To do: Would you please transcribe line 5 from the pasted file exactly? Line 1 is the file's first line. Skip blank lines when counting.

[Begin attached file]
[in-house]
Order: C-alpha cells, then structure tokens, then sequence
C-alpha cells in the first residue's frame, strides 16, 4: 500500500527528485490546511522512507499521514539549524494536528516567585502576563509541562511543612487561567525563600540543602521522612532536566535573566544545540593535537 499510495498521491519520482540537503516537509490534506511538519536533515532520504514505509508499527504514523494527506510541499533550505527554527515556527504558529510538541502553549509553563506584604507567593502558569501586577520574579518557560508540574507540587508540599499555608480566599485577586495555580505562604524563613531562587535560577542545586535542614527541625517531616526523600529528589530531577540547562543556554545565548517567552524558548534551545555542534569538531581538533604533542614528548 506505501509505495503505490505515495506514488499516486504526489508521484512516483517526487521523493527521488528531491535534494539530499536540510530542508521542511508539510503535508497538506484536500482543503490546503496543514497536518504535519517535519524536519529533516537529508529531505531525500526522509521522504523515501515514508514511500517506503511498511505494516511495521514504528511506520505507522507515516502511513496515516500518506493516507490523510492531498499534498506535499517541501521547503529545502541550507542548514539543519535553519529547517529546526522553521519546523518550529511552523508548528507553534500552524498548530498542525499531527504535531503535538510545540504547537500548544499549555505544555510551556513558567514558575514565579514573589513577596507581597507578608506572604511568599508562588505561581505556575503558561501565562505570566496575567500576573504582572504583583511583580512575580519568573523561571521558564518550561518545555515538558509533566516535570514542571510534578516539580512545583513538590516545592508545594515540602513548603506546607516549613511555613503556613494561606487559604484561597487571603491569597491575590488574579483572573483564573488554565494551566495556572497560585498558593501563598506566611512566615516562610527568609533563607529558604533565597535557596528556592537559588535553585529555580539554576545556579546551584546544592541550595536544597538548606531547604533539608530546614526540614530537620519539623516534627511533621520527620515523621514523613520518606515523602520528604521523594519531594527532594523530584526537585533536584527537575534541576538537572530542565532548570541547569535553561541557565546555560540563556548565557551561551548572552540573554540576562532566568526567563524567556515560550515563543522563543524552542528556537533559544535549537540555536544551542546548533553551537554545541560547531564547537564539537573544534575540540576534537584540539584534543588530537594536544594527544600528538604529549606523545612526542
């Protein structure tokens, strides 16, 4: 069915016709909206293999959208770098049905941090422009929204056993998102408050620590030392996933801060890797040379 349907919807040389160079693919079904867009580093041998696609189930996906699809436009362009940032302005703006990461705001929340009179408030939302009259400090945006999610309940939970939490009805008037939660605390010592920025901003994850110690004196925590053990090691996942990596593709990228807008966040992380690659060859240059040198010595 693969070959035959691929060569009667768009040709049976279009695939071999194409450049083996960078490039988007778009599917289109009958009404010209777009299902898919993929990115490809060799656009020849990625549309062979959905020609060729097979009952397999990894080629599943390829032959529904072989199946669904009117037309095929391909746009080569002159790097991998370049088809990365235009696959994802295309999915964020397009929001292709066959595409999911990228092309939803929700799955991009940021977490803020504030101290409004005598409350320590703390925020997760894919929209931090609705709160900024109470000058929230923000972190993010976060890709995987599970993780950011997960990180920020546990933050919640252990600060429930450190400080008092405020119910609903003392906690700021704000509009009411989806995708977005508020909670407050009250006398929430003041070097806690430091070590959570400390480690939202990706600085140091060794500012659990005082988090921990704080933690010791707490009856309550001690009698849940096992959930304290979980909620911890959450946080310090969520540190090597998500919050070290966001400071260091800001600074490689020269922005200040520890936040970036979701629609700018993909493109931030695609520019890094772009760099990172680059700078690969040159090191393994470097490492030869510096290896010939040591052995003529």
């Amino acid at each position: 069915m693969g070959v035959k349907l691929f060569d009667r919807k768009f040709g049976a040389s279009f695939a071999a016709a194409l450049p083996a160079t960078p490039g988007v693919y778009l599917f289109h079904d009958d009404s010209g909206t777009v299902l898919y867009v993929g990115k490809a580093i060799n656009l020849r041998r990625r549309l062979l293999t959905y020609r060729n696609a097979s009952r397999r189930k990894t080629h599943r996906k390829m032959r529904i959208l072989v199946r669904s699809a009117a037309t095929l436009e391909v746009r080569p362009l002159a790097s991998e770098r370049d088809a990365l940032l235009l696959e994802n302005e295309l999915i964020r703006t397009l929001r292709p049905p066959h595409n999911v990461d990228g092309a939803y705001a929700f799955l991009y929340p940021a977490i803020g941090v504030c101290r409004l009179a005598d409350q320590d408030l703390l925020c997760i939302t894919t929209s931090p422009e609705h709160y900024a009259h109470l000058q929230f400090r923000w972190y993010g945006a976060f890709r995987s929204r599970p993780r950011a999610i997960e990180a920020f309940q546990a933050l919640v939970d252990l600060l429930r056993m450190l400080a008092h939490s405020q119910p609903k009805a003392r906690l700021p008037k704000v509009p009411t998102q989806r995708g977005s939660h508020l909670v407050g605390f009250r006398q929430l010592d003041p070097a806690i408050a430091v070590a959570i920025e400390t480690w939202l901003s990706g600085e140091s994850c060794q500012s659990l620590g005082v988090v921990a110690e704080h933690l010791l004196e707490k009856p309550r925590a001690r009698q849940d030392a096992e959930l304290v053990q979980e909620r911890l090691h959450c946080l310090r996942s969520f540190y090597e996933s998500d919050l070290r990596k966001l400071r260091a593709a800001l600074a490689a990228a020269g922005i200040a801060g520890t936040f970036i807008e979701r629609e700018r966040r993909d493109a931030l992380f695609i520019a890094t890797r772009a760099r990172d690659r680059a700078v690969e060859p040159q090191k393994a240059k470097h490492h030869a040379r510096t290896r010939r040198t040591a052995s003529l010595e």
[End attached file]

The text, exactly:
């Amino acid at each position: 069915m693969g070959v035959k349907l691929f060569d009667r919807k768009f040709g049976a040389s279009f695939a071999a016709a194409l450049p083996a160079t960078p490039g988007v693919y778009l599917f289109h079904d009958d009404s010209g909206t777009v299902l898919y867009v993929g990115k490809a580093i060799n656009l020849r041998r990625r549309l062979l293999t959905y020609r060729n696609a097979s009952r397999r189930k990894t080629h599943r996906k390829m032959r529904i959208l072989v199946r669904s699809a009117a037309t095929l436009e391909v746009r080569p362009l002159a790097s991998e770098r370049d088809a990365l940032l235009l696959e994802n302005e295309l999915i964020r703006t397009l929001r292709p049905p066959h595409n999911v990461d990228g092309a939803y705001a929700f799955l991009y929340p940021a977490i803020g941090v504030c101290r409004l009179a005598d409350q320590d408030l703390l925020c997760i939302t894919t929209s931090p422009e609705h709160y900024a009259h109470l000058q929230f400090r923000w972190y993010g945006a976060f890709r995987s929204r599970p993780r950011a999610i997960e990180a920020f309940q546990a933050l919640v939970d252990l600060l429930r056993m450190l400080a008092h939490s405020q119910p609903k009805a003392r906690l700021p008037k704000v509009p009411t998102q989806r995708g977005s939660h508020l909670v407050g605390f009250r006398q929430l010592d003041p070097a806690i408050a430091v070590a959570i920025e400390t480690w939202l901003s990706g600085e140091s994850c060794q500012s659990l620590g005082v988090v921990a110690e704080h933690l010791l004196e707490k009856p309550r925590a001690r009698q849940d030392a096992e959930l304290v053990q979980e909620r911890l090691h959450c946080l310090r996942s969520f540190y090597e996933s998500d919050l070290r990596k966001l400071r260091a593709a800001l600074a490689a990228a020269g922005i200040a801060g520890t936040f970036i807008e979701r629609e700018r966040r993909d493109a931030l992380f695609i520019a890094t890797r772009a760099r990172d690659r680059a700078v690969e060859p040159q090191k393994a240059k470097h490492h030869a040379r510096t290896r010939r040198t040591a052995s003529l010595e």